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Scotland's school management back in the spotlight

Evidence requested on whether schools should be removed from council control

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Evidence requested on whether schools should be removed from council control

Original paper headline: Management of Scotland's schools back in the spotlight

Holyrood's education committee today launched an investigation into whether Scotland's schools should be removed from council control.

The committee is calling for evidence on whether changes should be made to "the future structure of schools management in Scotland".

It was a topic likely to generate considerable debate, said the committee convener, Labour MSP Karen Whitefield.

Education Secretary Michael Russell got the ball rolling earlier this week when he revealed that the Government supported councils giving greater flexibility and control to schools.

East Lothian Council's proposal to put schools in "educational trusts", announced last year as a way to save money, "may well fit in perfectly with the Government's aims", he said.

Changing the way education is delivered in Scotland was first mooted when former Education Secretary Fiona Hyslop threatened to take education from council control, after local authorities failed to make progress on cutting class sizes in P1-3 and teacher numbers plummeted.

Peter Peacock, Education Minister in the former LabourLiberal Democrat administration, said he would have "little reservation in reducing the number of education authorities" (TESS, December 11, 2009).

Ms Whitefield said: "It may well be that, in the context of a tight financial settlement, local authorities will have to question what it is they do and whether they could do it in different or better ways."

The "usual suspects" - councils, the teaching unions and the Association of Directors of Education in Scotland - would be invited to submit their views, she said. And members of the public could contribute.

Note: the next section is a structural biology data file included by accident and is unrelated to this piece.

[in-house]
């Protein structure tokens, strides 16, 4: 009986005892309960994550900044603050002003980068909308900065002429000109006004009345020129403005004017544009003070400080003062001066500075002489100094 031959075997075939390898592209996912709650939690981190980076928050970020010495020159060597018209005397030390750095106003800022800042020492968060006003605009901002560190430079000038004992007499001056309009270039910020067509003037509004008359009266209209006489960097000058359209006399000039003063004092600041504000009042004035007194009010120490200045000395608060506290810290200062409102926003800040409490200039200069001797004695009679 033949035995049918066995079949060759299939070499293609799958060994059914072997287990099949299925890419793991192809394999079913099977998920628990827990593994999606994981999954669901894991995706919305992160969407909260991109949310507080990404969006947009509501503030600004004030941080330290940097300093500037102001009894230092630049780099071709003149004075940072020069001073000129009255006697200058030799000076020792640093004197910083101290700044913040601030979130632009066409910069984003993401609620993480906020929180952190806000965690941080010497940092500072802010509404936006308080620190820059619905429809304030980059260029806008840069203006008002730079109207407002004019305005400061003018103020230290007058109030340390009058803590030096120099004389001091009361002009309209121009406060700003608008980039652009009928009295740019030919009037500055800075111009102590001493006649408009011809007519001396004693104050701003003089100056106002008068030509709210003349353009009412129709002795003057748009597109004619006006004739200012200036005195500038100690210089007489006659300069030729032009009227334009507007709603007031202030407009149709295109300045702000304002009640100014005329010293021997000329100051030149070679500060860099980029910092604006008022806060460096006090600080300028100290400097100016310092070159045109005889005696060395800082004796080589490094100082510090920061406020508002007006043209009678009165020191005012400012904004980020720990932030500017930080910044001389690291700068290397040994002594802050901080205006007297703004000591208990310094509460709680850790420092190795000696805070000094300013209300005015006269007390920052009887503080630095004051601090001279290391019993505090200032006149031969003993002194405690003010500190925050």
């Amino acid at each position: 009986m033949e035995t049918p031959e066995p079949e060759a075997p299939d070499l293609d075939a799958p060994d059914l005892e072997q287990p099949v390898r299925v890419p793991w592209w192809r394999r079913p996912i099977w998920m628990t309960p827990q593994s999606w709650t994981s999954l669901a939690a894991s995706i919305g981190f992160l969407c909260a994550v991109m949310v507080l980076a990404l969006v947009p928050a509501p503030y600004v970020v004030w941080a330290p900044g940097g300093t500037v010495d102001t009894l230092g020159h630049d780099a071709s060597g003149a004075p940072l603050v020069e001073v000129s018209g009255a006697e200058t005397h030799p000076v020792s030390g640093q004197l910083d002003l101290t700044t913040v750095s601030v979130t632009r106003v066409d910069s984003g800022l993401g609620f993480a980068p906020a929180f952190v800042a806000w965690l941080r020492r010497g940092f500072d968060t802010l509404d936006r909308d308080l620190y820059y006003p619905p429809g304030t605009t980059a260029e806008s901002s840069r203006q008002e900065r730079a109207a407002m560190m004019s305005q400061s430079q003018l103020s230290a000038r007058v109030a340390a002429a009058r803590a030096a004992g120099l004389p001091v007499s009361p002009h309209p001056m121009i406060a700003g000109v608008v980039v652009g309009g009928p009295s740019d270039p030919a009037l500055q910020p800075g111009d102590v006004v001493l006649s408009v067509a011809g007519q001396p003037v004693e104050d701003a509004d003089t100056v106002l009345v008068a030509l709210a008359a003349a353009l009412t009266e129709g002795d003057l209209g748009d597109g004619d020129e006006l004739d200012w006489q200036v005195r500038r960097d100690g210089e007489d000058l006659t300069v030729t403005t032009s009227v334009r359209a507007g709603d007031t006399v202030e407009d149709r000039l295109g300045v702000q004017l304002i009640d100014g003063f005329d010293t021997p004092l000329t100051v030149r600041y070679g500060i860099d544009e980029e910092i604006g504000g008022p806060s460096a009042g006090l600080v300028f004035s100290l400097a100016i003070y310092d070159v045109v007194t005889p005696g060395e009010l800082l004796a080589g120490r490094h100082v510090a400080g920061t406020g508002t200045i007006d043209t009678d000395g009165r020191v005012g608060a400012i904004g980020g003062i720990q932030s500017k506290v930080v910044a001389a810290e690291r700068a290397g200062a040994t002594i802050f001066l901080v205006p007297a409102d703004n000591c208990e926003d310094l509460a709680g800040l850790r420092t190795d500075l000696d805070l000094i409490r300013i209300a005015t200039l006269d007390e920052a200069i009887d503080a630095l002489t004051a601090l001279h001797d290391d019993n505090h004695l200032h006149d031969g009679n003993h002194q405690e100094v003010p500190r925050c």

The committee has also commissioned the Scottish Parliament Information Centre to research different models of education delivery in different parts of the UK and around the world. Its findings are due in August; in September, following the parliamentary summer recess, the committee will look at the topic in earnest. Ultimately, it may decide to launch an inquiry.

Since the committee was formed, following the May 2007 election, it has spent much time scrutinising Scottish Government policies such as free school meals, class sizes and the introduction of the new curriculum. This could be an opportunity for it to "add value", said Ms Whitefield.

Trust in East Lothian

East Lothian Council's proposal to hand schools over to "community educational trusts" was revealed in a consultation paper, published last year, about the stark spending choices it faced. It warned the council would have to make pound;3 million worth of cuts in 2010-11, and tight budgets would continue.

Educational trusts could cost less because they could "access additional funding from other sources, and may benefit from not having to pay rates", the council suggested.

Don Ledingham, its director of education and children's services, first raised the issue publicly in his regular TESS column last year ("Dependency culture must go", April 17). He argued that placing schools in educational trusts would give ownership back to communities, emulating the days of parish schools when Scotland was said to have led the world in education.

David Berry, leader of the SNP-run council, said the scheme would allow schools to make decisions based on local need. For example, cutting subsidised bus travel for pupils and hiring a Mandarin teacher instead.

However, Mr Ledingham admitted that devolving the entire budget for running education to communities "throws up as many questions as it answers".

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